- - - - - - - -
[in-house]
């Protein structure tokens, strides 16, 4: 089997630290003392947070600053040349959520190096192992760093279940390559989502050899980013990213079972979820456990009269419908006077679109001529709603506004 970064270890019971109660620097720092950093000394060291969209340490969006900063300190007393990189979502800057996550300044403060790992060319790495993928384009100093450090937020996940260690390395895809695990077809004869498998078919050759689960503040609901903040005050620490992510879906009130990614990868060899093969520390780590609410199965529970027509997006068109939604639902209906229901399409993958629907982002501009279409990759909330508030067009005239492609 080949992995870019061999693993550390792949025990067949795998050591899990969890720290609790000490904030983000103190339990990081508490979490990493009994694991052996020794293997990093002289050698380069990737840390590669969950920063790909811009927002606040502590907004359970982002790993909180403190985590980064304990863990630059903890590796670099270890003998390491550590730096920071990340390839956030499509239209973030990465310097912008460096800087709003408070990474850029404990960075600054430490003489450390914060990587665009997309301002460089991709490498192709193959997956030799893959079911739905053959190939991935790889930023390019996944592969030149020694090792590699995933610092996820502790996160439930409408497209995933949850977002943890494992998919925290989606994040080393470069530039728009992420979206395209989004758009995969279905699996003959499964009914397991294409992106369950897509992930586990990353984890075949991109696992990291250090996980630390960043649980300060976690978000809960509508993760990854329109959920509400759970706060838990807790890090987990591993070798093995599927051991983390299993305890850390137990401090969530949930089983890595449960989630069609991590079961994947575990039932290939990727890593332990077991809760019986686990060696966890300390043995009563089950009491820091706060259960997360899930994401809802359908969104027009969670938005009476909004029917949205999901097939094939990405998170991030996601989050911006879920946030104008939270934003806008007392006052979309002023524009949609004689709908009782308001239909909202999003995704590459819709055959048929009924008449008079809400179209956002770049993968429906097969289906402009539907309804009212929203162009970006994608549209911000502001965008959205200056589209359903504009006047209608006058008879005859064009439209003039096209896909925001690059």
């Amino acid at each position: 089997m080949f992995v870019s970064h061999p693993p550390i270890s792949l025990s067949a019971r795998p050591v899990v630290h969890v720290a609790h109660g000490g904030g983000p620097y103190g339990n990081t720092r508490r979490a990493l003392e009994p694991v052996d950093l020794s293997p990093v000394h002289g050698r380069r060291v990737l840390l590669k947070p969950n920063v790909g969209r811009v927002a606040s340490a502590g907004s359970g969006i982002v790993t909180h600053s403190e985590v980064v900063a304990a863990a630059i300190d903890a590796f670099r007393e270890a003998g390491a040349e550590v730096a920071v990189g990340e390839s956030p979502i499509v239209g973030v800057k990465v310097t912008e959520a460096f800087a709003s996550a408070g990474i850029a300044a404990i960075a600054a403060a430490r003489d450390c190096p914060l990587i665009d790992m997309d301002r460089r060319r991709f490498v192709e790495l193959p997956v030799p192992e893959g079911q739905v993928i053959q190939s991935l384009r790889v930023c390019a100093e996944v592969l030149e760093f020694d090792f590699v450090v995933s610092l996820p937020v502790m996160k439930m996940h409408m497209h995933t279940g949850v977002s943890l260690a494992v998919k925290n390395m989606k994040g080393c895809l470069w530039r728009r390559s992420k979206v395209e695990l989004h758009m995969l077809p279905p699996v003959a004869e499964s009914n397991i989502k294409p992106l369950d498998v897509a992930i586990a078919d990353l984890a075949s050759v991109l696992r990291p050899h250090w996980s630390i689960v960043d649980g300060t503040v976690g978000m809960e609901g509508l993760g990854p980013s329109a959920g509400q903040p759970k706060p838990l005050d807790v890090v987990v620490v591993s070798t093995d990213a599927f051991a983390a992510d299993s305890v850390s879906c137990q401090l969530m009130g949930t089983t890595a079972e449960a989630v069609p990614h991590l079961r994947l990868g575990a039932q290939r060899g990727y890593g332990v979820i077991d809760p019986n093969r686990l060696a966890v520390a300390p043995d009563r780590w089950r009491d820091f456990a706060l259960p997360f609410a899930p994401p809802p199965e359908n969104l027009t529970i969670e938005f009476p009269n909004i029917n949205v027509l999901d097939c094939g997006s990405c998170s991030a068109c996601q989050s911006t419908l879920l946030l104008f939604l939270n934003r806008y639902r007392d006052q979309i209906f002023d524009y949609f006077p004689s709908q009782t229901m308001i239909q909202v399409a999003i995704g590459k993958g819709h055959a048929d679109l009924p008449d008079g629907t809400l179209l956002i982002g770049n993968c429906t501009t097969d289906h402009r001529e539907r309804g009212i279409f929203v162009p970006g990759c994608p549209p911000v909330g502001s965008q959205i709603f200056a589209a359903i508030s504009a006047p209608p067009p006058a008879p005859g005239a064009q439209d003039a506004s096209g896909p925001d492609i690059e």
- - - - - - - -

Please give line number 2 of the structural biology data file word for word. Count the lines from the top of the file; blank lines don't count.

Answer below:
């Protein structure tokens, strides 16, 4: 089997630290003392947070600053040349959520190096192992760093279940390559989502050899980013990213079972979820456990009269419908006077679109001529709603506004 970064270890019971109660620097720092950093000394060291969209340490969006900063300190007393990189979502800057996550300044403060790992060319790495993928384009100093450090937020996940260690390395895809695990077809004869498998078919050759689960503040609901903040005050620490992510879906009130990614990868060899093969520390780590609410199965529970027509997006068109939604639902209906229901399409993958629907982002501009279409990759909330508030067009005239492609 080949992995870019061999693993550390792949025990067949795998050591899990969890720290609790000490904030983000103190339990990081508490979490990493009994694991052996020794293997990093002289050698380069990737840390590669969950920063790909811009927002606040502590907004359970982002790993909180403190985590980064304990863990630059903890590796670099270890003998390491550590730096920071990340390839956030499509239209973030990465310097912008460096800087709003408070990474850029404990960075600054430490003489450390914060990587665009997309301002460089991709490498192709193959997956030799893959079911739905053959190939991935790889930023390019996944592969030149020694090792590699995933610092996820502790996160439930409408497209995933949850977002943890494992998919925290989606994040080393470069530039728009992420979206395209989004758009995969279905699996003959499964009914397991294409992106369950897509992930586990990353984890075949991109696992990291250090996980630390960043649980300060976690978000809960509508993760990854329109959920509400759970706060838990807790890090987990591993070798093995599927051991983390299993305890850390137990401090969530949930089983890595449960989630069609991590079961994947575990039932290939990727890593332990077991809760019986686990060696966890300390043995009563089950009491820091706060259960997360899930994401809802359908969104027009969670938005009476909004029917949205999901097939094939990405998170991030996601989050911006879920946030104008939270934003806008007392006052979309002023524009949609004689709908009782308001239909909202999003995704590459819709055959048929009924008449008079809400179209956002770049993968429906097969289906402009539907309804009212929203162009970006994608549209911000502001965008959205200056589209359903504009006047209608006058008879005859064009439209003039096209896909925001690059």